Which Stocks? • Now that you have decided how many stocks to buy and how much of your wealth to spend on stocks, how will you decide which stocks to buy? BASIC TOOLS OF FINANCE 46 Copyright © 2004 South-Western

ASSET VALUATION • Fundamental analysis is the study of a company’s accounting statements and

ASSET VALUATION • Fundamental analysis is the study of a company’s accounting statements and future prospects to determine its value.

ASSET VALUATION • People can employ fundamental analysis to try to determine if a

ASSET VALUATION • People can employ fundamental analysis to try to determine if a stock is undervalued, overvalued, or fairly valued. • The goal is to buy undervalued stock. • Unfortunately, fundamental analysis requires a lot of work and, indeed, a lot of guesswork • There’s an easier way!

Efficient Markets Hypothesis • The efficient markets hypothesis is theory that asset prices reflect

Efficient Markets Hypothesis • The efficient markets hypothesis is theory that asset prices reflect all publicly available information about the value of an asset.

Efficient Markets Hypothesis • A market is informationally efficient when it reflects all available

Efficient Markets Hypothesis • A market is informationally efficient when it reflects all available information in a rational way. • If markets are efficient, the only wise thing an investor can do is buy a diversified portfolio

CASE STUDY: Random Walks and Index Funds • Random walk refers to the path

CASE STUDY: Random Walks and Index Funds • Random walk refers to the path of a variable whose changes are impossible to predict. • If markets are efficient, all stocks are fairly valued and no stock is more likely to appreciate than another. • Thus stock prices follow a random walk. • Available evidence shows that asset markets are indeed efficient: the correlation between how well a stock does one year and how well it does the following year is almost exactly zero

Index funds are the best mutual funds • An index fund is a mutual

Index funds are the best mutual funds • An index fund is a mutual fund that buys stocks according to what market participants in general are buying without trying to figure out which are the good stocks and which are the bad stocks • A managed fund is a mutual fund in which the manager buys stocks according to his or her own views or analysis BASIC TOOLS OF FINANCE 52 Copyright © 2004 South-Western

Index funds are the best mutual funds • In the 10 years ending July

Index funds are the best mutual funds • In the 10 years ending July 2005, 80% of managed stock mutual funds failed to beat an index fund holding all 500 stocks in the S&P 500 Index • The remaining 20% were probably just lucky. • Studies have shown that fund managers with good records usually fail to maintain it in subsequent periods BASIC TOOLS OF FINANCE 53 Copyright © 2004 South-Western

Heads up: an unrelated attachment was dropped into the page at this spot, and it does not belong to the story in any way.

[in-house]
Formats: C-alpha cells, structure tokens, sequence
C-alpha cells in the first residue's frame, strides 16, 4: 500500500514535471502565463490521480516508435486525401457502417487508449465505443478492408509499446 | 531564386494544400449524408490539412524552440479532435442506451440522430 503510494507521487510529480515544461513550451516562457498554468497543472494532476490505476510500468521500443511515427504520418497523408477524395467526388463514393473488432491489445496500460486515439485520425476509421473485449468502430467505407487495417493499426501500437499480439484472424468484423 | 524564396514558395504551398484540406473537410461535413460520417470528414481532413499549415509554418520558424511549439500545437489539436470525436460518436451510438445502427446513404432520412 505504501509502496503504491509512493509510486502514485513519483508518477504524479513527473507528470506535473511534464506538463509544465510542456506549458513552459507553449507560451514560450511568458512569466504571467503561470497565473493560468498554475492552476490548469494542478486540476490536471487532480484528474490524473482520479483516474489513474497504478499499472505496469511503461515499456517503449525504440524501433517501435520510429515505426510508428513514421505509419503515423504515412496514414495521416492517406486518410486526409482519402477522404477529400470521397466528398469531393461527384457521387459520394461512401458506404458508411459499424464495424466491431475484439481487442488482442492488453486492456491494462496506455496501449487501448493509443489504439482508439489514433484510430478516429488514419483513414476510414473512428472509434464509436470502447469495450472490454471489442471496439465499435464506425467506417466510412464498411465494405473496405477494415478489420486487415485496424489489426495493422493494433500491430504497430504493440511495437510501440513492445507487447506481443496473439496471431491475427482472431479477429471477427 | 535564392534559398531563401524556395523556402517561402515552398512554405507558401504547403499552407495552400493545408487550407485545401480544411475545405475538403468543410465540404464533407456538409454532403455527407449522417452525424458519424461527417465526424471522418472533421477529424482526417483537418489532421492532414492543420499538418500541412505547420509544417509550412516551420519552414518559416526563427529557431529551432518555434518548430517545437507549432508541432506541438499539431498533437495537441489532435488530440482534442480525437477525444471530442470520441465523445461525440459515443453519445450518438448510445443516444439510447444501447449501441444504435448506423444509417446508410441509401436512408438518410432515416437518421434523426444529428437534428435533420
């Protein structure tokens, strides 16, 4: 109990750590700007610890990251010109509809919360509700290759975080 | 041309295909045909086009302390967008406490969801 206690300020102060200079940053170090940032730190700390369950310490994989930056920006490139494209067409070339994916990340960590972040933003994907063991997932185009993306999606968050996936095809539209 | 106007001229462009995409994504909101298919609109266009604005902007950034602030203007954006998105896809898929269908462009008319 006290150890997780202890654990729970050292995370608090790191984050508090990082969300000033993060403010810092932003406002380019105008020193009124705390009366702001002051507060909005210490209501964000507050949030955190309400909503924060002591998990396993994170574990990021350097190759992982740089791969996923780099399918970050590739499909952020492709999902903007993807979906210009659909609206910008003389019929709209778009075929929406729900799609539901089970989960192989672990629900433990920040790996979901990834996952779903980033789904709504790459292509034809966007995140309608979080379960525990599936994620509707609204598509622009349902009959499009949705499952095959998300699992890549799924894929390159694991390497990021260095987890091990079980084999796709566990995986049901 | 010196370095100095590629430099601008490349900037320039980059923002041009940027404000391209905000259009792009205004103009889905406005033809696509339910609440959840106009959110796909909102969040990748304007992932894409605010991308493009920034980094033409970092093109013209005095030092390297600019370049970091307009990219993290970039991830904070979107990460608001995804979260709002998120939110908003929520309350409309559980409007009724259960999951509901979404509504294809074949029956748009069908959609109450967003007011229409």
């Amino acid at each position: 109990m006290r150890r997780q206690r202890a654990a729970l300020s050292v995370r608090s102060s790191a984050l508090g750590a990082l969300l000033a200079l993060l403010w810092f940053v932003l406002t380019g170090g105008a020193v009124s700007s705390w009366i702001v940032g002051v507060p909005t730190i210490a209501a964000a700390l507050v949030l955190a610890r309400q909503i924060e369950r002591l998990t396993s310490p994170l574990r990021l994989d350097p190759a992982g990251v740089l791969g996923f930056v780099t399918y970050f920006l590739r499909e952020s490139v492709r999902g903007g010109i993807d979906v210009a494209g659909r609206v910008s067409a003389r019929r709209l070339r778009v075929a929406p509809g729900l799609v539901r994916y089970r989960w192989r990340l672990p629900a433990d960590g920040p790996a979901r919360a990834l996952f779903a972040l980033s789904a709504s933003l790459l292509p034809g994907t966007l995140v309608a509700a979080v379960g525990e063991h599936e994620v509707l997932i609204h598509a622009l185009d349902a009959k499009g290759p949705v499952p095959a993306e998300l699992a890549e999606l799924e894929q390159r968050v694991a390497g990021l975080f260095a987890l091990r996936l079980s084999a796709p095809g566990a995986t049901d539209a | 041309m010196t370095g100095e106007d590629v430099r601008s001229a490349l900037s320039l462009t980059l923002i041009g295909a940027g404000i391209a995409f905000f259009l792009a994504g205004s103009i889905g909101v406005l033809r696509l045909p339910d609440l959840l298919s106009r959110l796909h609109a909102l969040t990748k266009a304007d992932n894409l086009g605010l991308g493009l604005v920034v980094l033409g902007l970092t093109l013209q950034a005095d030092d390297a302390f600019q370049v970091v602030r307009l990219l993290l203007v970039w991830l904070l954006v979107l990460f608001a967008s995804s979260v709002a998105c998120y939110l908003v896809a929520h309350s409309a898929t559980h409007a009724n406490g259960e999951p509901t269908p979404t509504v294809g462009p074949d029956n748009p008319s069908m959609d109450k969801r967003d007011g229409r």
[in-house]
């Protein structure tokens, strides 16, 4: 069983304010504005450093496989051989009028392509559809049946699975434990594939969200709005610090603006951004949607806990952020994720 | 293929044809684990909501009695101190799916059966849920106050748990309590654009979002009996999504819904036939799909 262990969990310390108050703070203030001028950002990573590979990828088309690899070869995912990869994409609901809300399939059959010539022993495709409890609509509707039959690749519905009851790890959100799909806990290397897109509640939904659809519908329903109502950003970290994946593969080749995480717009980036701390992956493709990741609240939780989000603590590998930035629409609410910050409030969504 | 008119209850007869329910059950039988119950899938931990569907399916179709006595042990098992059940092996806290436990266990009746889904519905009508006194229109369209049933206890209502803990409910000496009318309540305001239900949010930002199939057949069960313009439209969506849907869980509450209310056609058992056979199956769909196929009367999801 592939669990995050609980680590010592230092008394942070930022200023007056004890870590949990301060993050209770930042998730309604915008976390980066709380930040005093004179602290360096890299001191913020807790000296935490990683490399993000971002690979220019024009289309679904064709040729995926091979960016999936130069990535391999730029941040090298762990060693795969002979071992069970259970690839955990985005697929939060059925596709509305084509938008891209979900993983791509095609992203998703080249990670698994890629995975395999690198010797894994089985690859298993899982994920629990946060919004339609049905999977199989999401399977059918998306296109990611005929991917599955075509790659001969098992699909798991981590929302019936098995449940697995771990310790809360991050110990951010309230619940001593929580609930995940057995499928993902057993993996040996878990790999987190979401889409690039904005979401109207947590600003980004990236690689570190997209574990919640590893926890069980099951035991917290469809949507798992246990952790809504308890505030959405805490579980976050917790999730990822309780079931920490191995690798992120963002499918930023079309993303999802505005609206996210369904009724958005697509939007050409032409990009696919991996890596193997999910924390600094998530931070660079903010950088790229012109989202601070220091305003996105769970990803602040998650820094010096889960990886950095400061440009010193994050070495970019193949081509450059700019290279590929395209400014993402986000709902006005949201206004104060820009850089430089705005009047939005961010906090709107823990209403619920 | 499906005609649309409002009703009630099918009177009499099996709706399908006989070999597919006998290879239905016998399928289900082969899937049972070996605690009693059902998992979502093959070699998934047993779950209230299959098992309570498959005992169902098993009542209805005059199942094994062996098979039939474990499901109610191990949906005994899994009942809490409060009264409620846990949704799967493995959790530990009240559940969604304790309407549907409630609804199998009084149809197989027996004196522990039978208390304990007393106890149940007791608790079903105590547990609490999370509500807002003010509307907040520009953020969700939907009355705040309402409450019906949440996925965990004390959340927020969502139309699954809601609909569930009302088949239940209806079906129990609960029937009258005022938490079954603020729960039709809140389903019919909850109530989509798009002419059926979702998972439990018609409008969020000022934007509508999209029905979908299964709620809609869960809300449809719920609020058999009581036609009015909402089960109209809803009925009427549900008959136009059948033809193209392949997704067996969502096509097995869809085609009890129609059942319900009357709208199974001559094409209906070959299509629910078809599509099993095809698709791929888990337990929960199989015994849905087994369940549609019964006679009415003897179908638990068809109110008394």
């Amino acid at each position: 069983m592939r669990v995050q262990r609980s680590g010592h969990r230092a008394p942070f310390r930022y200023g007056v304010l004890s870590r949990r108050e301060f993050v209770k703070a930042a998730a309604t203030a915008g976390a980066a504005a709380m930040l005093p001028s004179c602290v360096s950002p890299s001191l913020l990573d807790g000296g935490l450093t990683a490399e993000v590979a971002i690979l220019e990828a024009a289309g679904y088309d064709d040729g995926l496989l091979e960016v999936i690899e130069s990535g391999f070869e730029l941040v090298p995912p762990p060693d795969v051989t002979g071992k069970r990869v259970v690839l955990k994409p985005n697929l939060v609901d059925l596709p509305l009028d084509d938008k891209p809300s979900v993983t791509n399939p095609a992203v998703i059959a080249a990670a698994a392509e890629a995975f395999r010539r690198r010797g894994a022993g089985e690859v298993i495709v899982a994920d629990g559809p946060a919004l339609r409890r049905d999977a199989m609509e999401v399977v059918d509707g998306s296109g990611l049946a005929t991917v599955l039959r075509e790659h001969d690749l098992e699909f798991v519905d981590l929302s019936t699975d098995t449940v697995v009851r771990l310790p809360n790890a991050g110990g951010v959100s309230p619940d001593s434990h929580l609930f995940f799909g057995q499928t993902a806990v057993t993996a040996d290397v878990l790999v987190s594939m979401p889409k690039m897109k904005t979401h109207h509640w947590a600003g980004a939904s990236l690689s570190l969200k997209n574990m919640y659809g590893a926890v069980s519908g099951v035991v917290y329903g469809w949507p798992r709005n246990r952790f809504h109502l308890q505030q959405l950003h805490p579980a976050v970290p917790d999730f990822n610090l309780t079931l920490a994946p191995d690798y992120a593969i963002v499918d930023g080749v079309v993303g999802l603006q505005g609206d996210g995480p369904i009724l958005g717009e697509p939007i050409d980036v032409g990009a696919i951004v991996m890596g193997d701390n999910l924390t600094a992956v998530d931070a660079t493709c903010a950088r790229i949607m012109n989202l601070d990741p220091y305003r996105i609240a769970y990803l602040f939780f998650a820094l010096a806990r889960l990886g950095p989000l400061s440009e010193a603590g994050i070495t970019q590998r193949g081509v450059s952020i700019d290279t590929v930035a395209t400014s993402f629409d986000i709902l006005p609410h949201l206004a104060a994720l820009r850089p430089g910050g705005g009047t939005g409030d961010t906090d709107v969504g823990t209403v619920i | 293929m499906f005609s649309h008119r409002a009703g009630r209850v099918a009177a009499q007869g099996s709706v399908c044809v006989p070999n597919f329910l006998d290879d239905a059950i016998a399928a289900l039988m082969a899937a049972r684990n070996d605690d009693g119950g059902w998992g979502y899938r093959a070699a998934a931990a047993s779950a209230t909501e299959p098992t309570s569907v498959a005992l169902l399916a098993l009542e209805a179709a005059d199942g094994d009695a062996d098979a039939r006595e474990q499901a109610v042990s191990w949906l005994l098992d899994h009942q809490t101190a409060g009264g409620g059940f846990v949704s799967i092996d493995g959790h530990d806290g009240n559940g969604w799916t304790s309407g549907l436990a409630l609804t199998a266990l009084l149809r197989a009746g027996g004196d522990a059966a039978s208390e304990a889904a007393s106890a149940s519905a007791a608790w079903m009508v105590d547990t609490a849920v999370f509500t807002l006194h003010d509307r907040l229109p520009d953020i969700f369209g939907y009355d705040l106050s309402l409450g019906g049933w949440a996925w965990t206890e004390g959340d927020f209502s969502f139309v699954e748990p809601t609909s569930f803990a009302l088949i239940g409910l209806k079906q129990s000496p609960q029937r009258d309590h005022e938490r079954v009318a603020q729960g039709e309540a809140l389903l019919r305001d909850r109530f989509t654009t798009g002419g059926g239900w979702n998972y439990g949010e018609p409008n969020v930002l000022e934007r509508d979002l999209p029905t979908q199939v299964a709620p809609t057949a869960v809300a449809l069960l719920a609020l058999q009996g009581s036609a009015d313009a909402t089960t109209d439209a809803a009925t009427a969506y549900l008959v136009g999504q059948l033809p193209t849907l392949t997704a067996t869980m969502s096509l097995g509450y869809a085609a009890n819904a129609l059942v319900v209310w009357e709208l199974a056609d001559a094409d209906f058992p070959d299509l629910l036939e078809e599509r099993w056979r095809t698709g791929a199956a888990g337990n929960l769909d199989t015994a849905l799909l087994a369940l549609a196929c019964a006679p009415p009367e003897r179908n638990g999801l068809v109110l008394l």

Index funds are the best mutual funds • So, what’s the best strategy? •

Index funds are the best mutual funds • So, what’s the best strategy? • First, decide how much of your money you wish to put in stocks and in bonds • Then spend those amounts on an index fund for stocks and an index fund for bonds. • Done! • Want to be more sophisticated? Buy a domestic index fund a foreign index fund in each category • Whatever you do, don’t pay high fees for the advice of a so-called expert BASIC TOOLS OF FINANCE 54 Copyright © 2004 South-Western

Summary • Because savings can earn interest, a sum of money today is more

Summary • Because savings can earn interest, a sum of money today is more valuable than the same sum of money in the future. • A person can compare sums from different times using the concept of present value. • The present value of any future sum is the amount that would be needed today, given prevailing interest rates, to produce the future sum.

Summary • Because of diminishing marginal utility, most people are risk averse. • Risk-averse

Summary • Because of diminishing marginal utility, most people are risk averse. • Risk-averse people can reduce risk using insurance, through diversification, and by choosing a portfolio with lower risk and lower returns. • The value of an asset, such as a share of stock, equals the present value of the cash flows the owner of the share will receive, including the stream of dividends and the final sale price.

Summary • According to the efficient markets hypothesis, financial markets process available information rationally,

Summary • According to the efficient markets hypothesis, financial markets process available information rationally, so a stock price always equals the best estimate of the value of the underlying business. • Some economists question the efficient markets hypothesis, however, and believe that irrational psychological factors also influence asset prices.